Corazón Heart of the Northern Jaguar Reserve

The Northern Jaguar Reserve was in its infancy when a young female jaguar strolled by one of our motion-triggered cameras in 2006. This first-ever glimpse of a jaguar cub would precipitate the reserve’s expansion to the much larger area safeguarded today.

Three years later, in 2009, the cub re-appeared as a beautiful, sleek adult. We named her Corazón for the distinctive heart-shaped spot on her left shoulder.

During the next five years, she was photographed on the reserve 30 more times. Highlights include Corazón carrying a javelina kill and pictures of her on the same camera as the male jaguar El Inmenso only days apart.

Corazón was at home on the reserve. We followed her footsteps as she raised at least three litters of cubs, and her ongoing presence gave us certainty that on the reserve, jaguars were safe. We soon learned Corazon’s territory included locations outside of the protected area.

2011 photo courtesy of Jesus F. Moreno Martinez / Primero Conservation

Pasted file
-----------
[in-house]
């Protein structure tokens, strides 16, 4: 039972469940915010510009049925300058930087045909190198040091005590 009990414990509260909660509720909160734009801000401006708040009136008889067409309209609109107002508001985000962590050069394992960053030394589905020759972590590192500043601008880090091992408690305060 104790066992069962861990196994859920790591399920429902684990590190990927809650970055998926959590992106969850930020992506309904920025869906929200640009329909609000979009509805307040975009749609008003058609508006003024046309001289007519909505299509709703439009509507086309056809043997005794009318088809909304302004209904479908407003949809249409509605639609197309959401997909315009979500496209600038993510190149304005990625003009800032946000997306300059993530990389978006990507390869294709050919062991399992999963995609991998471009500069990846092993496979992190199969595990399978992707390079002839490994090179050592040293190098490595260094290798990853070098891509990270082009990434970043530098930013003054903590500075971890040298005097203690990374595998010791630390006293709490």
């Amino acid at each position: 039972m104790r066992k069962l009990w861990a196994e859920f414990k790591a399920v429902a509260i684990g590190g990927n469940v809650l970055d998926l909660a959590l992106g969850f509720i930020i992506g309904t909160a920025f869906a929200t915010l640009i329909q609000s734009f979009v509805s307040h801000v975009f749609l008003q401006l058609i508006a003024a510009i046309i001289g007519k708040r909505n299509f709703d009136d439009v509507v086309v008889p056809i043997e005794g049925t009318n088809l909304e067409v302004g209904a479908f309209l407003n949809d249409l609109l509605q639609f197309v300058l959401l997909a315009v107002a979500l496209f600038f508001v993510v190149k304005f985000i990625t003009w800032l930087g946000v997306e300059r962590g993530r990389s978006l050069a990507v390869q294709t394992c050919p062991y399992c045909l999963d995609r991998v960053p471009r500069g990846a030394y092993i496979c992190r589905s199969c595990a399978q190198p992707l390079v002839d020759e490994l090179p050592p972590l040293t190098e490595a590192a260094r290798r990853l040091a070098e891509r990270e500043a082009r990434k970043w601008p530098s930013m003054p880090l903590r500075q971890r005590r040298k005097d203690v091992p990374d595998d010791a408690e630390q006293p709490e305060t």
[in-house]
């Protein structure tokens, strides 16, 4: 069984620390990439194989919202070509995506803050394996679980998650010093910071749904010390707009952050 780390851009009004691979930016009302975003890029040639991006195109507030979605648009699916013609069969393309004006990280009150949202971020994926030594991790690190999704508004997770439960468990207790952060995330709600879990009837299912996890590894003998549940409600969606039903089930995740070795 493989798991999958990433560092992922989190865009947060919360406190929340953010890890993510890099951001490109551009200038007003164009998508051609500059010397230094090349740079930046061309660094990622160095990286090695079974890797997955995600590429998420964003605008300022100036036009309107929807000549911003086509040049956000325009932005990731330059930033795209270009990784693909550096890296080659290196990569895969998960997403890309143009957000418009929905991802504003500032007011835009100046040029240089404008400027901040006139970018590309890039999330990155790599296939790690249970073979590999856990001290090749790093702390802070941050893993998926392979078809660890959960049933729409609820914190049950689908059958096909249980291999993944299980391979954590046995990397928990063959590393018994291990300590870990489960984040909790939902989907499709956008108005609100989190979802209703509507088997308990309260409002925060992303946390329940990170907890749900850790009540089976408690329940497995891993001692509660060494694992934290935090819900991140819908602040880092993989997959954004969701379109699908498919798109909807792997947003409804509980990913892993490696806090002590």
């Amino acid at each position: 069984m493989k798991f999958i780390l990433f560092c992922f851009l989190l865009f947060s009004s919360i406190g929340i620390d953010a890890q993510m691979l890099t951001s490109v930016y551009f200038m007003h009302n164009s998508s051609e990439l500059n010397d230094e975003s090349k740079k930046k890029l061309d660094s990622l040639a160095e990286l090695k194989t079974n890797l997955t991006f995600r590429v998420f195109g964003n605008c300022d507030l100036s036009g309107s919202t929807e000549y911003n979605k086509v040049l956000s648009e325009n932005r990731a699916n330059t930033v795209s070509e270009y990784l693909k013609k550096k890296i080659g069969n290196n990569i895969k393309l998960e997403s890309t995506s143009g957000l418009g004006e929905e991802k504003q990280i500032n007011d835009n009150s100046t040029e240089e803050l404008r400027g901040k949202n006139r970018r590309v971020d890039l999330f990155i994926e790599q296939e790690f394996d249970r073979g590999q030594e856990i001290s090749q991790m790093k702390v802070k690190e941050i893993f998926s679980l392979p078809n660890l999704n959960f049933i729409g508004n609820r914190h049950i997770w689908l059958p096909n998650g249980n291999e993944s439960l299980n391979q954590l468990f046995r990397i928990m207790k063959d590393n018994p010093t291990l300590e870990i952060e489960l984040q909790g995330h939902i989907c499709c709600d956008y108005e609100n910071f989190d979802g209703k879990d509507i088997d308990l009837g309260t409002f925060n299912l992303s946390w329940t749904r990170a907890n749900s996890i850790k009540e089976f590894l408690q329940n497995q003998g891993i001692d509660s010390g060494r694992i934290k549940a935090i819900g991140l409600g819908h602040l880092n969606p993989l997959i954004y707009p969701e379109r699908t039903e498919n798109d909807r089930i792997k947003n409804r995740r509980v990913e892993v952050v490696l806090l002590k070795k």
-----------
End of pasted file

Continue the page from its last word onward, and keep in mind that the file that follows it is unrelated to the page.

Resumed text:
Researchers from the Instituto de Ecología at UNAM, Mexico’s national university, began working with La Asociación para la Conservación del Jaguar en la Sierra Alta de Sonora. To the north and east of the reserve, they trapped, collared, and released two jaguars – a male collared in 2012, and a female in 2013. This was Corazón.

Corazón on Northern Jaguar Reserve, 2011

Then the unthinkable happened. In 2014, Corazón’s radio collar transmitted the death signal. She had been killed, with poison, and her body burned. To further this tragic blow, small jaguar tracks indicated she had a cub nearby. The cub could not have survived without her.

The private ranch where Corazón died does not border the reserve nor is it one of the Viviendo con Felinos ranches within the reserve’s immediate buffer. Although the rugged, roadless terrain presents a barrier for human travel, a jaguar can cross the mountainous landscape with ease.

A formal investigation was launched. The National Expert Group on Jaguars, a government advisory body, put pressure on the authorities to set an example of no-tolerance for killing endangered wildlife. To date, no one in Mexico has been convicted for killing a jaguar, despite the species having full protection by law.

At the time of Corazon’s death, we knew her more intimately than any other jaguar. She grew up on the reserve, and the reserve grew with her. Corazón’s death was a tremendous loss for the northern jaguar population, a personal loss for us, and we continue our work in her memory.